To kick off an incredible publishing week, I’m reviewing the brilliant The Love Hypothesis, which I was lucky enough to be sent a review copy, so thank you so much to Siobhan McDermott and Egmont.
Physics genius Caro Kerber-Murphy knows she’s smart. With straight As and a college scholarship already in the bag, she’s meeting her two dads’ colossal expectations and then some. But there’s one test she’s never quite been able to ace: love. And when, in a particularly desperate moment, Caro discovers a (definitely questionable) scientific breakthrough that promises to make you irresistible to everyone around you, she wonders if this could be the key. What happens next will change everything Caro thought she knew chemistry – in the lab and in love.
I already knew I loved Steven from her insightful, enraging duology The Exact Opposite of Okay and A Girl Called Shameless. So the standards were high, especially when I discovered that this was going to be an LGBT+ story. Luckily, from the moment I picked up a sampler at YAlC, I knew I was going to love this story.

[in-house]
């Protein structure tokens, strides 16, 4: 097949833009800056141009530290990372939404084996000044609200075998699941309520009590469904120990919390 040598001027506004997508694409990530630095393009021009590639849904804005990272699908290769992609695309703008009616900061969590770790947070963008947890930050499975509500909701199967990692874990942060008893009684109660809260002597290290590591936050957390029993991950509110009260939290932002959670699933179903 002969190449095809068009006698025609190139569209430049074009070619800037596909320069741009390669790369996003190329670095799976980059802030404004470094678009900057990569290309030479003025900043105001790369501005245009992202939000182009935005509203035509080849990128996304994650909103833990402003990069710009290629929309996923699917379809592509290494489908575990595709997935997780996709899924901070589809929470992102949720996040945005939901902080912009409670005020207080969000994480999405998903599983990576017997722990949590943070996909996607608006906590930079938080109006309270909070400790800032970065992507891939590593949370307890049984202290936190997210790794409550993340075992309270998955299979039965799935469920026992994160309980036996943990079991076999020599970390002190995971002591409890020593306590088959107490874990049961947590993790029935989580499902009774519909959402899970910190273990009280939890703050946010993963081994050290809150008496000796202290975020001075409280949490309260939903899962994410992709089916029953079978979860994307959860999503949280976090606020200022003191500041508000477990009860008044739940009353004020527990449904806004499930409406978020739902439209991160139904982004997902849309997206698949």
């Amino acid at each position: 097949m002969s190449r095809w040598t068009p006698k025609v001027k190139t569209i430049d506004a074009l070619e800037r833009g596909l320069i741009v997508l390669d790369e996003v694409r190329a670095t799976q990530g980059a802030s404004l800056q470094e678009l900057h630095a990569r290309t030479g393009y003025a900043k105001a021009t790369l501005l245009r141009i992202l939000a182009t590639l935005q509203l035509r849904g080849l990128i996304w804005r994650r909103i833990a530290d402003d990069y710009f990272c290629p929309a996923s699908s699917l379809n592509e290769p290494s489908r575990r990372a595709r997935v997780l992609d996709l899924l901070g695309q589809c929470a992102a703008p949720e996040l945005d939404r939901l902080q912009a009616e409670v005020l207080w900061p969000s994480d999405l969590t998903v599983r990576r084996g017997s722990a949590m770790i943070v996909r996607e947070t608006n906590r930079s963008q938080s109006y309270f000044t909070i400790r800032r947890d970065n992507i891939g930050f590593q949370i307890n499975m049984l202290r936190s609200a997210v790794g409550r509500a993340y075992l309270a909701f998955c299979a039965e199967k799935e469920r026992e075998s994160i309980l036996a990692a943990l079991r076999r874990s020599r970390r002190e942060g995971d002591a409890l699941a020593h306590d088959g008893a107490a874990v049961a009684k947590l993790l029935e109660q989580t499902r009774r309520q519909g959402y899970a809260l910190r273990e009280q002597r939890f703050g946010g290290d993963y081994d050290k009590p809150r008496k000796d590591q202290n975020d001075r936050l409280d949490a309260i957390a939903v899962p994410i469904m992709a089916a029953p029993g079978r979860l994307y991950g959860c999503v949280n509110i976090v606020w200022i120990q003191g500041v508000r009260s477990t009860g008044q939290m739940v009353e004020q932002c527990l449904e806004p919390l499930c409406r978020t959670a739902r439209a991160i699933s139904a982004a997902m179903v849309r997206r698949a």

Unsurprisingly, I did and I flew through this hilarious, heart-warming novel about sexuality, identity and self-confidence.
Steven opens up these amazing discussions around consent and the ethical issues of science, particularly how far it should go. This culminates in a intense dissection of sexuality and watching Caro try to navigate all of this was fascinating, but also deeply relatable.
Speaking of Caro, I loved her as a protagonist so much. She reminded me of myself in her unbridled passion for a subject and confusion about herself, her friends and her lack of confidence in herself. I’ve been there and regularly still hit that point, so the message of self-love radiating from these pages is something that is sorely needed.
Then you have her amazingly three-dimensional cast of friends and love interests, all of whom are also trying to find themselves and navigate the murky waters of high school. In particular, I adored Keiko, the multi-hyphenate talent that just stole the scene every time and her genuine care for Caro. Every time, Steven creates such realistic teenagers, which is so good to see. Also, both of Caro’s dads were brilliant characters, with Vati’s witty humour perfectly balancing Dad’s more stoic, quieter personality.
Yet again, Steven has cracked the code and crafted another smash-hit, thought-provoking YA that I will hold close to my heart. This needs to be read by so many people and I hope Caro’s story will resonate with them as much as it did with me.